Andy Naselli is a long-time friend of our church. When he worked as research assistant to D.A. Carson, Andy was responsible for editing the NIV Biblical Theology Study Bible, which he could do from anywhere. So, Andy and his family moved to the Upstate, where his wife, Jenni, is from. They were members for years at one of our church plants, Grace Bible Church, in Moore. You may know him as a co-author of that helpful book we point you to, Conscience: What It Is, How to Train It, and Loving Those Who Differ.

On a personal note, Andy and I have been friends since we shared a burger in Louisville back in 2011. Five years later Heritage reached out to Andy for contacts in our search for a preaching pastor. In a momentary lapse of judgment, Andy thought of me and put us in touch. Blame him. 

Andy is a guardian.

Pastors are called to instruct in and defend sound doctrine (Tit. 1:9). Andy is a busy instructor. He is associate professor of systematic theology and New Testament at Bethlehem College and Seminary and one of the pastors at Bethlehem Baptist Church. He’s got a whole bunch of PhDs, including one from Bob Jones University here in town. If you’re the kind who teaches the Bible here at Heritage, pick up a copy of, 40 Questions about Biblical Theology. If you’re a kid, you should get your parents to buy you a copy of a book Andy wrote with another brother connected to Heritage, Champ Thornton, The Serpent Slayer and the Scroll of Riddles: The Kambur Chronicles.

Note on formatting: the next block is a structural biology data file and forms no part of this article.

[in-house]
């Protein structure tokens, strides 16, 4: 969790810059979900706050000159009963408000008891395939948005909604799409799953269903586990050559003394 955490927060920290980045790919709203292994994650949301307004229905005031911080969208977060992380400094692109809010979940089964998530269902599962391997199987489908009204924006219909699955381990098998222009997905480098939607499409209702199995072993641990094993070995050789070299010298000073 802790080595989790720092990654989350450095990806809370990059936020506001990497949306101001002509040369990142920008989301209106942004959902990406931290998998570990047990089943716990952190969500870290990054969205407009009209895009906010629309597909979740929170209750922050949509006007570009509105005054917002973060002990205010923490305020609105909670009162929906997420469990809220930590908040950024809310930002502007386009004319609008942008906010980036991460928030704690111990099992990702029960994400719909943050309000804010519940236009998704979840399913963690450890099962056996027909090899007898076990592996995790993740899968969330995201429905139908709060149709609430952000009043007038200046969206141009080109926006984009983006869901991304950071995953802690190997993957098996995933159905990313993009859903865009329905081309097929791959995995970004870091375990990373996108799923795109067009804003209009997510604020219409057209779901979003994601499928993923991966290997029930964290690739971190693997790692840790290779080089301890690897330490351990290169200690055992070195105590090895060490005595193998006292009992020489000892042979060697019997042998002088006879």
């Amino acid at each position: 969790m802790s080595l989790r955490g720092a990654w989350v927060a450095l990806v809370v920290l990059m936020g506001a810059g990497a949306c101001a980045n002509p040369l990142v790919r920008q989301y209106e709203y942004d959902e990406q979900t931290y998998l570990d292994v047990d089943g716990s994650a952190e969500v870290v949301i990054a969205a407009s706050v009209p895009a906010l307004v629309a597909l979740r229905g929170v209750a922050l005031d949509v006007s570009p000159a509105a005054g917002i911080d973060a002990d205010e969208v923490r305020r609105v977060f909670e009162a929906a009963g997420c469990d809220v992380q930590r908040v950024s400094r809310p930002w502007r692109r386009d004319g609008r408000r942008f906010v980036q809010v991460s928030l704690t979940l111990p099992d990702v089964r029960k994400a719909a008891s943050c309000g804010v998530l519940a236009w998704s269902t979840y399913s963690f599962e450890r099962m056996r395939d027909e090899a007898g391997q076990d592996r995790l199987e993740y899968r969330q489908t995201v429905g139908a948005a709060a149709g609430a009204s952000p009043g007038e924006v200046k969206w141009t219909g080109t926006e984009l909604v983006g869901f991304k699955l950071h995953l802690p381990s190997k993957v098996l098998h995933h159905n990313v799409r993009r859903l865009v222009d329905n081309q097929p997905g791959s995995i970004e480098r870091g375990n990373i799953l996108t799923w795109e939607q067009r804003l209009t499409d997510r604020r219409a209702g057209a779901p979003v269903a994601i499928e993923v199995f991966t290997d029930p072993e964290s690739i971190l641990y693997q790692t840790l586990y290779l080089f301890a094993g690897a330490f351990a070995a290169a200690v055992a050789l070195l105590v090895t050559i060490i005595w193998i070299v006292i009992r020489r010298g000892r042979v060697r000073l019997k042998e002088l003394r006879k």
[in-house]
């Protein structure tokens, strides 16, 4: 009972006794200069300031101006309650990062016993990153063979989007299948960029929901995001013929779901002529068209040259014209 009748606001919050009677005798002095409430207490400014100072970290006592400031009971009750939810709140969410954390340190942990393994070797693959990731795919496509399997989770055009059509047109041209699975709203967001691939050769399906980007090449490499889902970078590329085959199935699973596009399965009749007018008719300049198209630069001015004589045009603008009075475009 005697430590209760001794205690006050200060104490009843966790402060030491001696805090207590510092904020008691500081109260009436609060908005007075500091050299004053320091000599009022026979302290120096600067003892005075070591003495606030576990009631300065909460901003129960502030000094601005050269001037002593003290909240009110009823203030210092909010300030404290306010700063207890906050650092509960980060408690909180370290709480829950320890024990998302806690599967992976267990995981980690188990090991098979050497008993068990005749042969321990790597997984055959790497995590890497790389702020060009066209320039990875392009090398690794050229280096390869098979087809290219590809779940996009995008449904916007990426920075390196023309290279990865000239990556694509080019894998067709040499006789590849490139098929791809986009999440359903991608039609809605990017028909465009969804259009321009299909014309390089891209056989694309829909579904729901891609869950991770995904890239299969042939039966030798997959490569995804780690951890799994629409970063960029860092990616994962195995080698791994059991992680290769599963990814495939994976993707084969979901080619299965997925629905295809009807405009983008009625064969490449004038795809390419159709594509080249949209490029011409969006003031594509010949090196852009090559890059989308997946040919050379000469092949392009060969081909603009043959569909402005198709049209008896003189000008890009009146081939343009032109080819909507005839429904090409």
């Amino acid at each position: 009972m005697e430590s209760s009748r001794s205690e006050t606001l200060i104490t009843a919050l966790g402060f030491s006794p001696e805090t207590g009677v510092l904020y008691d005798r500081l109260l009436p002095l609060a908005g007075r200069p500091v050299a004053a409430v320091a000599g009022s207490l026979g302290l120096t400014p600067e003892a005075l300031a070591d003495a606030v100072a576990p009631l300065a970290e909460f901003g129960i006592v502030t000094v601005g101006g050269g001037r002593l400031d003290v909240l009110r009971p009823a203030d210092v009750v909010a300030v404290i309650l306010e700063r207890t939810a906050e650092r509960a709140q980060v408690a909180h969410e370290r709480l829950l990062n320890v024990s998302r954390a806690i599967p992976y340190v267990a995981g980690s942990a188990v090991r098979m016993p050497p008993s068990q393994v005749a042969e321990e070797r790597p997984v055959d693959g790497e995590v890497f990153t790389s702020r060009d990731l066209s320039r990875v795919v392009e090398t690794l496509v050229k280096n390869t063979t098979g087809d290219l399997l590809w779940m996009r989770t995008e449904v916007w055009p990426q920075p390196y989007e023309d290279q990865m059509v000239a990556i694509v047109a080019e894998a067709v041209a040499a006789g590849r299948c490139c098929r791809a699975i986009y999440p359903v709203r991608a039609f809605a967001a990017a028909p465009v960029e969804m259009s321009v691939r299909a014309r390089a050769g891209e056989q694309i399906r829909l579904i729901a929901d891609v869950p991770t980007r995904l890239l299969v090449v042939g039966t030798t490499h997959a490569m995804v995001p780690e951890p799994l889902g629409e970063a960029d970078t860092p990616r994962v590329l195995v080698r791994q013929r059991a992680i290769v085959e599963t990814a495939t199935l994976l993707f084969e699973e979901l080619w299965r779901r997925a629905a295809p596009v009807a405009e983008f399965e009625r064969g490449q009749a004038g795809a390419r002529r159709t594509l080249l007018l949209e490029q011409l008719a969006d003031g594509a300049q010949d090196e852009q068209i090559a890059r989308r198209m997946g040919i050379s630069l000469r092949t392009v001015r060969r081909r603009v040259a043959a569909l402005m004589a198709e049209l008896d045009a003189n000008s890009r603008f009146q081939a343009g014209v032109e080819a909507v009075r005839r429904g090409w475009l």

Or, for all of us, read these articles on eternal things:

He is an instructor in the faith but also a defender of the faith. One of Andy’s unique contributions is his ability to discern precisely where and how Christ’s bride is vulnerable to doctrinal subversion. For example, his book, No Quick Fix: Where Higher Life Theology Came From, What It Is, and Why It’s Harmful. Or his book review, “Does Anyone Need to Recover from Biblical Manhood and Womanhood?.” Or this article for all of us: “Seven Reasons You Should Not Indulge in Pornography.” Andy has been of helpful counsel to our pastoral team concerning some of the doctrinal challenges in our day.